International Strategy for Disaster Reduction
Latin America and the Caribbean   

Newsletter ISDR Inform - Latin America and the Caribbean
Issue: 13/2006- 12/2006 - 11/2005 - 10/2005 - 9/2004 - 8/2003 - 7/2003 - 6/2002 - 5/2002 - 4/2001- 3/2001

In the Spotlight: The Role of the University

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Central American Program for Human
Resource Development in Seismology

Over the past eight years, with funding from the Research Cooperation Sectorial Department of the Swedish International Development Cooperation Agency (SAREC/SIDA), the Volcanological and Seismological Observatory of Costa Rica’s National University (OVSICORI) has been developing human resources in seismology from all over the subregion, as part of the project called Seismotectonic Regionalization of Central America (SERCA). This project was launched in 1992, and its objective has been to develop human resources at the postgraduate level and generate new knowledge through research funding. Approximately 60% of the financial resources assigned to the project have been dedicated to training Central American students at the universities of Uppsala in Sweden and Bergen in Norway. Another 36% has been invested in Central America in the organization of annual workshops, master’s degrees, short courses, and the funding of research projects.

Before the start of the SERCA project, Central America had very few postgraduate specialists in seismology. An inventory of them in 1992 and today shows the following distribution:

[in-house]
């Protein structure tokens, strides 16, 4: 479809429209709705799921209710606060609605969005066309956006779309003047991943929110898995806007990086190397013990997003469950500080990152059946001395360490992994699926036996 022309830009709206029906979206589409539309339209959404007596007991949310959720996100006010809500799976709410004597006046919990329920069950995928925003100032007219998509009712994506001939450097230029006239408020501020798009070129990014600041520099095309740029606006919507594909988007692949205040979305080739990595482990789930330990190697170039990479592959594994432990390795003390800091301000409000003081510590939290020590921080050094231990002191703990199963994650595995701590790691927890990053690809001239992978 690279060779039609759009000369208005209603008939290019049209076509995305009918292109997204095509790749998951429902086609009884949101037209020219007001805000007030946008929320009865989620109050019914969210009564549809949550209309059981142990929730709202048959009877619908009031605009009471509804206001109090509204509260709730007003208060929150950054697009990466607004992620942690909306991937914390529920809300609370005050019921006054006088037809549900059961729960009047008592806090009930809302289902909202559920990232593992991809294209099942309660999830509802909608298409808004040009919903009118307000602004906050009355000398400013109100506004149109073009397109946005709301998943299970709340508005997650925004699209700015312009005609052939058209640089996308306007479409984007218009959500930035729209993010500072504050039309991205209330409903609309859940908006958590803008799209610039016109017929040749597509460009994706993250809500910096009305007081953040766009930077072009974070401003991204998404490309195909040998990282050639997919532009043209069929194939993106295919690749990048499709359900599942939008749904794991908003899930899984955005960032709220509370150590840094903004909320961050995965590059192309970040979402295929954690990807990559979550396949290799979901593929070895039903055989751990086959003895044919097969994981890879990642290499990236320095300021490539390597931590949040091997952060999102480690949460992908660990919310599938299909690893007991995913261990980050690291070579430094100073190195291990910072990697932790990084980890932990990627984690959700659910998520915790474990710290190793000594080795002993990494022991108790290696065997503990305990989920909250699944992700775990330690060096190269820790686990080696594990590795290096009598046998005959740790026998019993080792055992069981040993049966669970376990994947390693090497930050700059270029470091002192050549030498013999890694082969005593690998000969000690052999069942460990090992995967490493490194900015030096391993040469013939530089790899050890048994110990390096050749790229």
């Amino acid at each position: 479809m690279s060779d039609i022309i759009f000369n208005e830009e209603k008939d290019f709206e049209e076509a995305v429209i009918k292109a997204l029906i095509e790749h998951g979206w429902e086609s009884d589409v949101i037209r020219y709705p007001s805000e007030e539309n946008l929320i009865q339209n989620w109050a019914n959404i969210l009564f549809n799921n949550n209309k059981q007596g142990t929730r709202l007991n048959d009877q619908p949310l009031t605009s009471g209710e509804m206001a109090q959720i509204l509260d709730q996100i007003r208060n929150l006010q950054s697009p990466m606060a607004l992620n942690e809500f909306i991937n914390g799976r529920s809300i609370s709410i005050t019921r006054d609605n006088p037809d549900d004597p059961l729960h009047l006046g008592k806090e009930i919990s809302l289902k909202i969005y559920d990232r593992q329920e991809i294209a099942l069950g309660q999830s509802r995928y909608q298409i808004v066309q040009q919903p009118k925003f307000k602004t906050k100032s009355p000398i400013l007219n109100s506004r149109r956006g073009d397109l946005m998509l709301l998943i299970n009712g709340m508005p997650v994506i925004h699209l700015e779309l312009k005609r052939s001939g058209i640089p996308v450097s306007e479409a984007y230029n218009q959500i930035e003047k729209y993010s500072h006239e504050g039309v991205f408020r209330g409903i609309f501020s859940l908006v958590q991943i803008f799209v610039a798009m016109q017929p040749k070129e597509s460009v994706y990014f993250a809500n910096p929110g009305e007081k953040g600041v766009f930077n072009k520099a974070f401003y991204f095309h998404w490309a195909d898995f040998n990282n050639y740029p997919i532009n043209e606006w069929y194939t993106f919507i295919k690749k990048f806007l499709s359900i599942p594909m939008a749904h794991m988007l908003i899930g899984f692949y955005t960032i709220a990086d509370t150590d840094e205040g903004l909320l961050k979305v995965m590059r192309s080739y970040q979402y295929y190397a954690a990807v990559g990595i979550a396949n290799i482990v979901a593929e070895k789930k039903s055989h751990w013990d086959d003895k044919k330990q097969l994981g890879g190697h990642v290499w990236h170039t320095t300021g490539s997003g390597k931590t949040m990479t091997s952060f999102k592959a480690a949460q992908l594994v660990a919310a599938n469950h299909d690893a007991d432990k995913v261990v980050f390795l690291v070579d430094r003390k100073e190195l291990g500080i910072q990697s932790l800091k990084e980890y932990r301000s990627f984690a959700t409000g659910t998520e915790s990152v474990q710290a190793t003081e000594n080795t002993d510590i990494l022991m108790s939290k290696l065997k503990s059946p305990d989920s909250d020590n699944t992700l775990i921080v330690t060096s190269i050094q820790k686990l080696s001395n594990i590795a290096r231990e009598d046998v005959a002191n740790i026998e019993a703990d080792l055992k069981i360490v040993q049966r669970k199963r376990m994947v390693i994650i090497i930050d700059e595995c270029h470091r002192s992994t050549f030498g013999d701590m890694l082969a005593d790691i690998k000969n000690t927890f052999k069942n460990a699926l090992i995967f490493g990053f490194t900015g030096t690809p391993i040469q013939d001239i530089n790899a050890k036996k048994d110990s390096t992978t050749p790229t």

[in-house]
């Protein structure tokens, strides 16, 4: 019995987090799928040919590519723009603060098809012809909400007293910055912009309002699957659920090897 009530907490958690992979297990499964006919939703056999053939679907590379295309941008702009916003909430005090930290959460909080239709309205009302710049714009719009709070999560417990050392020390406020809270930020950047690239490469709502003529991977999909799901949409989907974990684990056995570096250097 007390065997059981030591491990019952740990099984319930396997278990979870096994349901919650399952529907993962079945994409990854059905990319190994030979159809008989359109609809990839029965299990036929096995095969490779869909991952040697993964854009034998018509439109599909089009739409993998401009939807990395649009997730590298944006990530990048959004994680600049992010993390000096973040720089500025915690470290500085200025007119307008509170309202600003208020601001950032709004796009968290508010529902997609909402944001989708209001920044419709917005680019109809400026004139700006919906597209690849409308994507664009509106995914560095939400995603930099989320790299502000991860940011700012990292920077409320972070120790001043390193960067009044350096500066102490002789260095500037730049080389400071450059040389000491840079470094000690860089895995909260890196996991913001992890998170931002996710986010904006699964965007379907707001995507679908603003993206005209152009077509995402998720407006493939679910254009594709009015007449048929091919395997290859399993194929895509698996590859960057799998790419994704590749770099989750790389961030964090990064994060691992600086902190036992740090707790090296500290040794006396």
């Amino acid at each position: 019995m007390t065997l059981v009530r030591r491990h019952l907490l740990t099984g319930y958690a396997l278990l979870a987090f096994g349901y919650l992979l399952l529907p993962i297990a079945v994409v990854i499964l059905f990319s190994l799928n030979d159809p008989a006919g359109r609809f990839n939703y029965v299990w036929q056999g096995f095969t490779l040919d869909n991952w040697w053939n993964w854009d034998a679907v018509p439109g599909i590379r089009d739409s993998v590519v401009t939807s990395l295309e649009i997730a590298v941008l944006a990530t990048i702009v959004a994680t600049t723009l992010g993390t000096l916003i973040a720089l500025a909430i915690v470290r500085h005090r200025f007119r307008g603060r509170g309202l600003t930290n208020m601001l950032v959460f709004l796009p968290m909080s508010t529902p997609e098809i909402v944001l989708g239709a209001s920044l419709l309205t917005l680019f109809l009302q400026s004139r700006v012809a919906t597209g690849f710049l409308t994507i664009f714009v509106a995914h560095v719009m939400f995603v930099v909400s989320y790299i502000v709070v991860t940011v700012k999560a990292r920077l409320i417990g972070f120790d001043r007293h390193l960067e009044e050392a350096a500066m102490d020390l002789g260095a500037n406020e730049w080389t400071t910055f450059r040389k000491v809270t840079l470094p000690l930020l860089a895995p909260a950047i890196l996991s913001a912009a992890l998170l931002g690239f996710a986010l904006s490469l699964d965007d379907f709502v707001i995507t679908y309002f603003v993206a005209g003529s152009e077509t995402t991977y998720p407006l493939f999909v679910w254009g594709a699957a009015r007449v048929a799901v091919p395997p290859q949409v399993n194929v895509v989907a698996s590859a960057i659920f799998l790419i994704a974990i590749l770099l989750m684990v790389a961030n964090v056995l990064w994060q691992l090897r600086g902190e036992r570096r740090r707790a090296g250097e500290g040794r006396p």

COUNTRY

1992

2000

Guatemala

1

3

Honduras

2

4

El Salvador

1

1

Nicaragua

2

1

Costa Rica

3

4

Panama

2

1

Totals

10

14


The table above shows the impact of the SERCA project in the subregion, but especially in particular cases such as Guatemala. Fully 100% of the 1992-2000 class will be graduated by the end of this year, when the project will be over. However, the most important achievement has been the fact that the new professionals have returned to their work places in their respective countries, where their expertise is having a multiplying effect.

The following table shows the distribution of the new professionals by academic degree by country.

COUNTRY

MASTERíS

DOCTORATE

Guatemala

1

2

Honduras

2

2

El Salvador

1

0

Nicaragua

0

1

Costa Rica

3

1

Panama

1

0

Totals

8

6

Among the selection criteria for the 14 scholarships provided, one was that the aspirants work in one of the regional or national institutions involved in research or training in the field of seismology, such as state or private universities, or research centers that specialize in Earth sciences. Another criterion was the candidates’ performance in one of the two regional Masters’ courses that were taught, the first in Costa Rica, from October 1992 to March 1993 at the National University, and the second one in Guatemala, from October 1994 to March 1995, at the Del Valle University. Both courses were based on the nucleus of subjects used by the universities of Uppsala and Bergen for their regular Masters’ programs, and were taught in English. They consisted of Time Series Analysis, Generation of Seismic Waves, Propagation of Seismic Waves, Statistical Seismology, Seismotectonics of Central America, and Engineering Seismology.